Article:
Georgian opposition has no chance of victory
Azerbaijan, Baku, Nov. 26 / Trend E.Tariverdiyeva /
Experts believe that the Georgian opposition has no chance to topple the current government in the country.
"The demonstrations in Tbilisi are a reminder of the so-called 'radical' opposition about itself, but the forces strapped to Rustaveli Avenue show that the opposition does not have the required superiority for a decisive battle and victory," Heritage Foundation's leading expert on Eurasia and Trend Expert Council member Ariel Cohen said.
A rally of the Georgian People's Assembly took place in front of the parliament building in Tbilisi yesterday. The participants demanded the resignation of the president and snap presidential and parliamentary elections.
Opposition leader Nino Burjanadze was a co-organizer of the event. The rally, which lasted 2.5 hours, brought together up to 6,000 people. The assembly adopted a verdict of non-confidence in the government and current President Mikheil Saakashvili.
Observers say although the opposition is making attempts, it has no chance to topple the current government due to its own fragmentation and weaknesses.
The opposition will fail, Johns Hopkins University Institute of Central Asia and Caucasus Director and Swedish Institute of Security Policy and Development Founder Svante Cornell said. He added that such incidents have already been observed during Saakashvili's presidency.
"This time, the opposition was not so great, and Georgia's opposition itself is nothing in itself," Cornell told trend.
Georgia is a state with a serious domestic and foreign policy.
"Since the state itself is very strong, the opposition's actions are futile," Cornell said.
The small number of people who gathered in front of parliament "did not allow us to resort to radical measures," Burjanadze told reporters.
"We were waiting for more support. It is not the type of mass that could make and execute the necessary decisions," she said.
She stressed that "the assembly will wait for greater participation and will announce new rallies later."
"If we talk about the impeachment of the president, then the country has a parliament for this, but the opposition is in the minority in parliament, especially since the 'black-and-white' opposition ignored the parliamentary elections," Cohen said.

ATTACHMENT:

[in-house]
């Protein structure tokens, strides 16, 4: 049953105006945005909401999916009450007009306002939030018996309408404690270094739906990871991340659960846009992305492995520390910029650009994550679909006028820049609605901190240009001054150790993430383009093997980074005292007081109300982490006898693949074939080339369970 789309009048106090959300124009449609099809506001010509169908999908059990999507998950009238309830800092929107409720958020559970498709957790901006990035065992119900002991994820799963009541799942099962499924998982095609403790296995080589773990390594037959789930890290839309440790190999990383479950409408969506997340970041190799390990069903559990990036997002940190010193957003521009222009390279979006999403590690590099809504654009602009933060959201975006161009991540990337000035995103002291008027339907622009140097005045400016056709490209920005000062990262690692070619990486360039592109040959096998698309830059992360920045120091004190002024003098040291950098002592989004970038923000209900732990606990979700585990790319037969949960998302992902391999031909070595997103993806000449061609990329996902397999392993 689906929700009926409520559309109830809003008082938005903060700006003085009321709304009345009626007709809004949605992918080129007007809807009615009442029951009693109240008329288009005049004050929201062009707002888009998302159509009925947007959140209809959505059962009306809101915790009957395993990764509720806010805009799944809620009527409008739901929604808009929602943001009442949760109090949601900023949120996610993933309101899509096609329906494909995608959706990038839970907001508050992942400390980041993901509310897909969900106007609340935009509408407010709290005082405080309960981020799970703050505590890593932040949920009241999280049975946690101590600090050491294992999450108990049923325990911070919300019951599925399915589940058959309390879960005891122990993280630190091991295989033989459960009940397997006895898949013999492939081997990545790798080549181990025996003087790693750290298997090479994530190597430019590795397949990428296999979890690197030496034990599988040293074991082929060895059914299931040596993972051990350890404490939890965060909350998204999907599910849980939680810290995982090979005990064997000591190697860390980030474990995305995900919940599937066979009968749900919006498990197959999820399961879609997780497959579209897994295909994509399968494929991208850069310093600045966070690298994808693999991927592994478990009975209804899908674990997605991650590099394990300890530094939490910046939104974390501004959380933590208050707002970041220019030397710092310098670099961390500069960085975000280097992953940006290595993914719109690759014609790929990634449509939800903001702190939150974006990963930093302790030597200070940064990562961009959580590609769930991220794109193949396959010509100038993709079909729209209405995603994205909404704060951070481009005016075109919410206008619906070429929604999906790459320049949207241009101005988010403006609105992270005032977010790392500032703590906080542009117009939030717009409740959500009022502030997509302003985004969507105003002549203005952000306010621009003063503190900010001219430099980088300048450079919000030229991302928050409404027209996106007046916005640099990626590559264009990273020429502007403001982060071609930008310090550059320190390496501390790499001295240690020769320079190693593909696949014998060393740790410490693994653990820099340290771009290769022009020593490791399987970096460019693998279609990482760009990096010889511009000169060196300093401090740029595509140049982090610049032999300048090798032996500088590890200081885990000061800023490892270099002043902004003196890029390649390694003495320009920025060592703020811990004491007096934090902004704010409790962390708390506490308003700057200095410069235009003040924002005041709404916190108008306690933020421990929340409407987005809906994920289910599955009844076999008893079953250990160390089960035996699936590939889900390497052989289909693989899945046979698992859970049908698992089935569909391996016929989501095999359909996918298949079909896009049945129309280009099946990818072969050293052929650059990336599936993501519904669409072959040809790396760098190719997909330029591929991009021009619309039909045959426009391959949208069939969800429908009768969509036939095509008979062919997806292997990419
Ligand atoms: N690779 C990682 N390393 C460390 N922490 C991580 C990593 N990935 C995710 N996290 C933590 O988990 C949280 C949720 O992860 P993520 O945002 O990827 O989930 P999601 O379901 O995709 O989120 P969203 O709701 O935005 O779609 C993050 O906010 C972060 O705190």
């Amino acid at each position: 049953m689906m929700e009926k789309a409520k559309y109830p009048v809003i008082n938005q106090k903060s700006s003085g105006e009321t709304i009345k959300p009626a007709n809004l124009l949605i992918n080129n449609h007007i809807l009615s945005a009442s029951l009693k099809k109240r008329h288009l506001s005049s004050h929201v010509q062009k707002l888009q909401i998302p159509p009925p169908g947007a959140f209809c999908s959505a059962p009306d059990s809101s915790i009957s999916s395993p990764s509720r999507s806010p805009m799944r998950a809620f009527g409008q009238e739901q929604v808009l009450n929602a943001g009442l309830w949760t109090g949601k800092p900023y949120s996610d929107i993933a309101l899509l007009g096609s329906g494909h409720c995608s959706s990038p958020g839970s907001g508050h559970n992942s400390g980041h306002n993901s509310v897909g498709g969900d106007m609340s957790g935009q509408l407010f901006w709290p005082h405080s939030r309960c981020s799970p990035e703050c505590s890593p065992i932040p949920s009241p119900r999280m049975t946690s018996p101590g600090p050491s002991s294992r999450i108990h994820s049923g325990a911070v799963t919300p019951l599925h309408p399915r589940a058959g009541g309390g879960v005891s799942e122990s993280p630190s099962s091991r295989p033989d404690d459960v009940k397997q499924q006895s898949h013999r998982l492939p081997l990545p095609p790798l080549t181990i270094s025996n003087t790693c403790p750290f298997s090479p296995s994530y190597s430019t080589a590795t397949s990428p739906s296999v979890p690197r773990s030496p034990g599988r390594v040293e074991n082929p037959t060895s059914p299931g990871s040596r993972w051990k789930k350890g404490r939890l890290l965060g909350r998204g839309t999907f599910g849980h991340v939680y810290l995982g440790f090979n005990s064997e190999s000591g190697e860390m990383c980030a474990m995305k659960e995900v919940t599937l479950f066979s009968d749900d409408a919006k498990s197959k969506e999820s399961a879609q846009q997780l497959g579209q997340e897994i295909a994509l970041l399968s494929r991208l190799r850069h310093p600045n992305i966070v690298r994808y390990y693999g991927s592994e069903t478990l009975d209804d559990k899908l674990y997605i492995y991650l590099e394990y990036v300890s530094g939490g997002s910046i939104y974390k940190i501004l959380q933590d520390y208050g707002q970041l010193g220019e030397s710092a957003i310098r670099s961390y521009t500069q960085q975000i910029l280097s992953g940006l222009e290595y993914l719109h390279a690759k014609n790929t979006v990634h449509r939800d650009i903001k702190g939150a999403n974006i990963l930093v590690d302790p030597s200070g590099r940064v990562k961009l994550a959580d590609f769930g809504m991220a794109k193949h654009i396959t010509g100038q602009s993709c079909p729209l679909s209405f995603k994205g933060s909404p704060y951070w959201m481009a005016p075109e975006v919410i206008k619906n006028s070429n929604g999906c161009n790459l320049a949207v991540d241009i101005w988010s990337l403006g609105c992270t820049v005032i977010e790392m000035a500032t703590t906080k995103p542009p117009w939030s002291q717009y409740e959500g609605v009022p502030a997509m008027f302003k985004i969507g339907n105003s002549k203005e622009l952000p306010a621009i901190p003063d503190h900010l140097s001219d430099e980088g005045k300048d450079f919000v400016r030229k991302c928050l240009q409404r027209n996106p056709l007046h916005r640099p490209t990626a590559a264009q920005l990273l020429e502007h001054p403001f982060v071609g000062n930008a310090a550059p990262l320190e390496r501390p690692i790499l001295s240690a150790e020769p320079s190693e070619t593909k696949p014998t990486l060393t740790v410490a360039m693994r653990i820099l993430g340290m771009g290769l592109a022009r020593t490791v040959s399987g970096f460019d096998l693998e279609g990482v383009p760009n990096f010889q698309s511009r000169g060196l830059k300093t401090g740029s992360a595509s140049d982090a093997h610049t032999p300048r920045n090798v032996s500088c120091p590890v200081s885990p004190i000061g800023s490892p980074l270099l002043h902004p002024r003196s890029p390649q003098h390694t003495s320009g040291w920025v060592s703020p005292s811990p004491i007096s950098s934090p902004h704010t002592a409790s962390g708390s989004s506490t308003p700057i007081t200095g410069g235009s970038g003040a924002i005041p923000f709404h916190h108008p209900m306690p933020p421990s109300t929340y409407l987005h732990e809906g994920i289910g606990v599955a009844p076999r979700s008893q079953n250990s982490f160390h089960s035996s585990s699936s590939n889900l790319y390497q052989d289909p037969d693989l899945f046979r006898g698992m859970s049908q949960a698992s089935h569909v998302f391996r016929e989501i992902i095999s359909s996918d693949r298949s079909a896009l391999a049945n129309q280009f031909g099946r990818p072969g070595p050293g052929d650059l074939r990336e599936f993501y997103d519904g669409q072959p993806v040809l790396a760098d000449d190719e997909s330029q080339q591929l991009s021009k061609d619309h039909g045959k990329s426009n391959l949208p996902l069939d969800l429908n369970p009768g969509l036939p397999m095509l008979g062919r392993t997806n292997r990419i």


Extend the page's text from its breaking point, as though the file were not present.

In May 2008, the "united opposition," which included nine political forces, boycotted the elections, as the government refused to comply with its requirements.
If the opposition wants impeachment and constitutional changes, for this there are parliamentary elections, which they should try to win, Cohen said.
According to the Constitution, parliamentary elections are held every four years. The previous elections were held in May 2008. The next elections will be held in May or June 2012.
Meanwhile, President of the Georgian Foundation for Strategic and International Studies Alexander Rondeli also believes that, despite protests, the opposition will not be able to gather a large number of people on the streets.
"Everyone is bored with them and no one believes them any longer," he said in an interview with Kommersant. "They need to change themselves and their tactics."
Randeli said many reforms have been made by the government, but their implementation takes longer than the amount of time that the opposition is willing to wait.
"The opposition believes that such complex reforms can take place in five minutes and their fruits can already be reaped. This is impossible, Georgia needs time," he said.
Georgian expert Andro Barnov regards the protest as an "attempt to blow up" the situation in the country.
"The rally was directed against Georgia's state interests and against the stability in the country," Barnov told Trend.
He stressed that the protest was aimed at undermining the international authority of the country and this "cannot be in the interests of the Georgian people."
"This rally was also directed against the process of negotiations between the opposition and the authorities on the improvement of the electoral environment," Barnov said, noting that these talks are a positive development, since they must provide a change of government only through a legitimate way - through elections.
However, another Georgian expert Gia Khukhashvili believes that the protest marked the beginning of a political process that will return the people's confidence in the opposition.
"So far, no political process is observed in the country, and it should begin, so that the opposition can regain the confidence of the people," Khukhashvili told Trend.
He said the number of the people who were gathered on Nov. 25 in front of parliament, "is sufficient based on the current state of affairs."
Khukhashvili said a protest electorate will be formed in two or three months.
According to the expert, the rally's organizers did not aim to carry out radical actions on Nov. 25.
"The rally is designed for the long term and no one was betting on a one-day revelation, as such insights have implications," Khukhashvili said, stressing that Georgian society must come to terms with long-term political processes, rather than one-day radical solutions.